As the 2011 year starts to wind down, we begin the holiday season with celebrating Thanksgiving and thawing out from the first major snowstorm of the winter.
In most areas there looks to be adequate moisture to start the winter, especially in the south. Whether it is good times or not so good times, the one thing we must always try to do is to keep educating ourselves, be it political, technical or keeping up on the latest trends. We do this by going to conventions in early winter, taking advantage of early sunsets and reading more, especially the Roundup, and traveling to educational workshops around the country.
Every other year, we are fortunate that the Extension and the animal science departments of the University of Nebraska, South Dakota State University, Colorado State University and the University of Wyoming present the 2011 Range Beef Cow Symposium. This year it will be held at the Mitchell Event Center in Mitchell, Neb. from Nov.29 through noon Dec. 1.
“This biennial symposium has a reputation of being an excellent educational program, offering practical production management information since the first symposium in Chadron, Neb. in 1996. Focusing on beef production issues in the Western states, the symposium regularly attracts 800 to 1,200 attendees and more than 80 agribusiness booth venders for the three-day event,” reads the symposium website. Believe me, you will see lots of hats and scotch caps in the building.
One of the best parts in the evening are the Bull Pen Sessions, which will be held in the Gering Civic Center down the road in Gering, Neb., where speakers from Tuesday and Wednesday will be present to answer specific questions. It is a great time to visit with other producers and learn from others on what they are doing, and also to enjoy a meal. With the ongoing drought in Texas and other states and our high livestock prices, everyone’s attitude has to be positive and don’t forget that you should be able to write the expenses off for your taxes, so that is less money you have to give President Obama. That’s reason enough to go, isn’t it?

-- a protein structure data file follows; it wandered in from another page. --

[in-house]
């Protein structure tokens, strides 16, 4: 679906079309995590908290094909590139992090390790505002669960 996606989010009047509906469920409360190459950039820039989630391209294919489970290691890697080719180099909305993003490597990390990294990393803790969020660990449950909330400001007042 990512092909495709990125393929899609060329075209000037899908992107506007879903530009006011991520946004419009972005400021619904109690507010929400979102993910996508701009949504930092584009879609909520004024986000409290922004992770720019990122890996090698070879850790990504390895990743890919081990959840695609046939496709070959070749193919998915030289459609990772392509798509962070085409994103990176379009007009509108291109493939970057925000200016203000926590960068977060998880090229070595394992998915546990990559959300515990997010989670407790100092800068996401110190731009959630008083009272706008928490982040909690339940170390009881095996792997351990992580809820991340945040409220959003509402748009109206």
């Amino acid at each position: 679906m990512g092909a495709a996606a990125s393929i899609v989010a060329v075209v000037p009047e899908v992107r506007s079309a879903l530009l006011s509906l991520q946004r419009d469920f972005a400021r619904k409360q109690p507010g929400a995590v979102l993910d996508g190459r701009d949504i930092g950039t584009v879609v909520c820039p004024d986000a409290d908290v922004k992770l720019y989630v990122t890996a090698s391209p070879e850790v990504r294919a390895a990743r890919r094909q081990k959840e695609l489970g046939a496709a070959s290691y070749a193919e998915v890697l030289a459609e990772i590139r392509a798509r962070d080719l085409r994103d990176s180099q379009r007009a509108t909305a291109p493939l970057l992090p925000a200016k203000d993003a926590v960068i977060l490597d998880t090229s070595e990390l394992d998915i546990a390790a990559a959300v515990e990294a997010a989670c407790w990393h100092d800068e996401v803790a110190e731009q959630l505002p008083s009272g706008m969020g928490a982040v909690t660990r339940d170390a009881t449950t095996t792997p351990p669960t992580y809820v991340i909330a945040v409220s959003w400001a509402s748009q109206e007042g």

It takes a lot of work to put on this symposium, and they do a great job in getting the best speakers available. Hats off to those who work so hard in developing the symposium. If you have attended one before, you know it’s a first class event.
Those in agriculture do have a lot to be thankful for in this past year, and it looks like the next few years will be good, too, so cross your fingers. We do have some large out-of-pocket expenses in agriculture, but just think where we would be if we didn’t have good livestock prices. Some old-time cow buyers always said you had a lot better chance to make money in a high market than a poor one. Maybe they had poor memories, but they are most likely right. God didn’t make our lives fair or right all the time, but at times we do get opportunities to take advantage of now and then, this may be one of those times.
From the Roundup Team, we wish you and your families a cheerful and safe Thanksgiving.